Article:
|Subscribe | What is RSS|
Contact: Deanna Dulen, 760-924-5505
On June 20, 2014, National Park Service Director Jonathan B. Jarvis signed a policy memorandum that directs superintendents nationwide to prohibit launching, landing, or operating unmanned aircraft on lands and waters administered by the National Park Service.
"We embrace many activities in national parks because they enhance visitor experiences with the iconic natural, historic and cultural landscapes in our care," Jarvis said. "However, we have serious concerns about the negative impact that flying unmanned aircraft is having in parks, so we are prohibiting their use until we can determine the most appropriate policy that will protect park resources and provide all visitors with a rich experience." Unmanned aircraft have already been prohibited at several national parks. These parks initiated bans after noise and nuisance complaints from park visitors, an incident in which park wildlife were harassed, and park visitorsafety concerns.
Today Devils Postpile National Monument,posted an updated compendium with this regulation in place stating: launching,landing, or operating an unmanned aircraft from or on lands and waters administered by the National Park Service within the boundaries of Devils Postpile National Monument is prohibited except as approved in writing by the superintendent.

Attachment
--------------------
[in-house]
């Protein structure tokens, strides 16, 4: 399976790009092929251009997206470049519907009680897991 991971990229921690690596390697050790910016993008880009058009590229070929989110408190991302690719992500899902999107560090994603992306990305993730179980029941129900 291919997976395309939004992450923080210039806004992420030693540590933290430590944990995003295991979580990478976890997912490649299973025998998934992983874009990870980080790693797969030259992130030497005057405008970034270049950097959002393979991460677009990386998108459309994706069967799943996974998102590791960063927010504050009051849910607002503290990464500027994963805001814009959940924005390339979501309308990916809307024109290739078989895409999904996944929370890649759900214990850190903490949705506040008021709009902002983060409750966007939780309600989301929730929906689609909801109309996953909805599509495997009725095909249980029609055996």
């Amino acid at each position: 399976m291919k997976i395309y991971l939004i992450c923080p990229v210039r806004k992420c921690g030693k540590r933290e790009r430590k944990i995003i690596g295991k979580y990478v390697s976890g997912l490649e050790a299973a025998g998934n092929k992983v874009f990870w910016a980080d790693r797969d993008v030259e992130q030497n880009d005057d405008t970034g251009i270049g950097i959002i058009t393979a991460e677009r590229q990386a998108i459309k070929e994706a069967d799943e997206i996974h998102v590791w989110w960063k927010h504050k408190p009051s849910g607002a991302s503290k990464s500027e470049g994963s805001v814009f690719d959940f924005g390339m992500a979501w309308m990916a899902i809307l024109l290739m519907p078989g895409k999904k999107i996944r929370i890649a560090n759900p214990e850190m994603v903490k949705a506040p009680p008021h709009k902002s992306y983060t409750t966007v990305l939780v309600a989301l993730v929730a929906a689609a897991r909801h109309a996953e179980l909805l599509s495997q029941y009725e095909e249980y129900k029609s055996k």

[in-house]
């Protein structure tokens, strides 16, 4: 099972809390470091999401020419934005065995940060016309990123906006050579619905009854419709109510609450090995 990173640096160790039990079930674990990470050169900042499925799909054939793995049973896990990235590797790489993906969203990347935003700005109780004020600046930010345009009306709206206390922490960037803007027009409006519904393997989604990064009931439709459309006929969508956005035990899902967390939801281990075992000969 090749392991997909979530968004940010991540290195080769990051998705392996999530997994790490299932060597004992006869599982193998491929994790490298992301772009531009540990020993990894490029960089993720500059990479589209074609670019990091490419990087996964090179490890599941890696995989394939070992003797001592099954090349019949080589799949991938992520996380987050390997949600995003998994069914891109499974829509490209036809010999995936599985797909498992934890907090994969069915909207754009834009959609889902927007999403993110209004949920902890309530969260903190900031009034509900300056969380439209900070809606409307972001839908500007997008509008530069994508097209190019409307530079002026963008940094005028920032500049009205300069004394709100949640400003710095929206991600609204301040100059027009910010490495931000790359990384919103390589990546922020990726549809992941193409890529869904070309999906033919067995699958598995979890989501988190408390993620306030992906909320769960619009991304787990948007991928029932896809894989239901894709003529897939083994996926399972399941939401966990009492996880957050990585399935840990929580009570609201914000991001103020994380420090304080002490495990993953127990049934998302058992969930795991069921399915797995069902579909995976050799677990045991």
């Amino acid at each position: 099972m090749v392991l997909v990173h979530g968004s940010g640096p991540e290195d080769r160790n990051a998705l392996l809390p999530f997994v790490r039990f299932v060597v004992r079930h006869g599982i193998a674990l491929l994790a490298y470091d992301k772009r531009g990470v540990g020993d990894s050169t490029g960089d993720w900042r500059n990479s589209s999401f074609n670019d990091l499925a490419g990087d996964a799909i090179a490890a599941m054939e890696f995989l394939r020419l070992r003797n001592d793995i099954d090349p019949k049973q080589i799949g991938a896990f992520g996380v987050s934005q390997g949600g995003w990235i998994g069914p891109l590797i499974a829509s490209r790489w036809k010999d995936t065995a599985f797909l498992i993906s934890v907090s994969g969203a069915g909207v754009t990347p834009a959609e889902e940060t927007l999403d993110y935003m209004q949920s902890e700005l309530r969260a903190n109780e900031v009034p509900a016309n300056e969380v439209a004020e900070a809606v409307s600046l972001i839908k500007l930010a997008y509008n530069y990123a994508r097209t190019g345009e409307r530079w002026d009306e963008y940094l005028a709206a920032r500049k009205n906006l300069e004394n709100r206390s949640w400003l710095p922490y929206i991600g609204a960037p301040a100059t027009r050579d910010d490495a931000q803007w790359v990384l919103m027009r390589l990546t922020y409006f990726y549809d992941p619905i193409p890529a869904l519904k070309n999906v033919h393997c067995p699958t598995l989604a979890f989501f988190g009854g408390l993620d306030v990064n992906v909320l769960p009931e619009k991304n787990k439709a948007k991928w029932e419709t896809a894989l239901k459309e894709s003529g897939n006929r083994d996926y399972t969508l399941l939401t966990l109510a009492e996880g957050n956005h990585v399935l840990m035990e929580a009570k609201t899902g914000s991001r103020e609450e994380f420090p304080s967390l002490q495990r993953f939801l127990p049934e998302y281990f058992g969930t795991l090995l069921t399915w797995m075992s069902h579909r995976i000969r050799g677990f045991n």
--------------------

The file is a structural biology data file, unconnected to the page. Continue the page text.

This restriction is to protect the public from hazards and preserve the park's natural, aesthetic, and scenic values. The use of unmanned aircraft potentially presents unacceptable risks to visitors (collisions between unmanned aircraftand visitors, the uncontrolled fall of unmanned aircraft, contact with spinning propellers or rotors of unmanned aircraft). The use of unmanned aircraft adversely impacts visitor experience by negatively affecting scenic and natural sound opportunities, and/or the avoidance of conflict among visitor use activities.The use of these devices also has the potential to disrupt terrestrial and avian wildlife by interrupting migration, nesting, mating, and acquiring food and other activities.
This restriction is in accordance with NPS Management Policy 8.2 which prohibits recreational uses that conflict with the scenic values and view sheds that the park was designated to protect and the associated activities in which individuals seek solitude and tranquility with an expectation of privacy.Furthermore, approximately 85% of park lands are designated wilderness in which the use of motorized equipment is prohibited under the Wilderness Act.